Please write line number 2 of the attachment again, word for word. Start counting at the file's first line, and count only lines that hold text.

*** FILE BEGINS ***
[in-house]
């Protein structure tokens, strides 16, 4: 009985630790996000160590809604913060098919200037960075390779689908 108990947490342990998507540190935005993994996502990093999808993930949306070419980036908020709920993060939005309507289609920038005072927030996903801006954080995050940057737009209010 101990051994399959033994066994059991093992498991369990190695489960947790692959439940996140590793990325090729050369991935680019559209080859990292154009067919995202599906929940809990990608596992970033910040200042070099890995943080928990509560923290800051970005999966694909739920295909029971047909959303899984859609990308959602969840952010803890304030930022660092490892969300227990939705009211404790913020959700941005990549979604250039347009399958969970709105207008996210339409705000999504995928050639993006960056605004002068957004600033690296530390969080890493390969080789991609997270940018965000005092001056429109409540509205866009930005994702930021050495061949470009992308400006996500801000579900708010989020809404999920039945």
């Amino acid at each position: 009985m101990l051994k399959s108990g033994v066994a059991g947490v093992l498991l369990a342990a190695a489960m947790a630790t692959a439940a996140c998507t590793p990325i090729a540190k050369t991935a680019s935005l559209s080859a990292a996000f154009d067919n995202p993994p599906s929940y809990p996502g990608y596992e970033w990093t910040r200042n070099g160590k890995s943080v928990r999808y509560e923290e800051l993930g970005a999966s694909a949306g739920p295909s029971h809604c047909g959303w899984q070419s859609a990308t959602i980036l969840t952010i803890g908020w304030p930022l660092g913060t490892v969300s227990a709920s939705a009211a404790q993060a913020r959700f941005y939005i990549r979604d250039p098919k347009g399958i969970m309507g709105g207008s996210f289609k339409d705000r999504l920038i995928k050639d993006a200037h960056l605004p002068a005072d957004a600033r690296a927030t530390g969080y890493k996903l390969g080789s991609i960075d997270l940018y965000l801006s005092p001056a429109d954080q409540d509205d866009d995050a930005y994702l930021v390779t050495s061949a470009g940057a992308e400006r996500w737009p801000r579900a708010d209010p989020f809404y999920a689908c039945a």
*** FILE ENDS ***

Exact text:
């Protein structure tokens, strides 16, 4: 009985630790996000160590809604913060098919200037960075390779689908 108990947490342990998507540190935005993994996502990093999808993930949306070419980036908020709920993060939005309507289609920038005072927030996903801006954080995050940057737009209010 101990051994399959033994066994059991093992498991369990190695489960947790692959439940996140590793990325090729050369991935680019559209080859990292154009067919995202599906929940809990990608596992970033910040200042070099890995943080928990509560923290800051970005999966694909739920295909029971047909959303899984859609990308959602969840952010803890304030930022660092490892969300227990939705009211404790913020959700941005990549979604250039347009399958969970709105207008996210339409705000999504995928050639993006960056605004002068957004600033690296530390969080890493390969080789991609997270940018965000005092001056429109409540509205866009930005994702930021050495061949470009992308400006996500801000579900708010989020809404999920039945």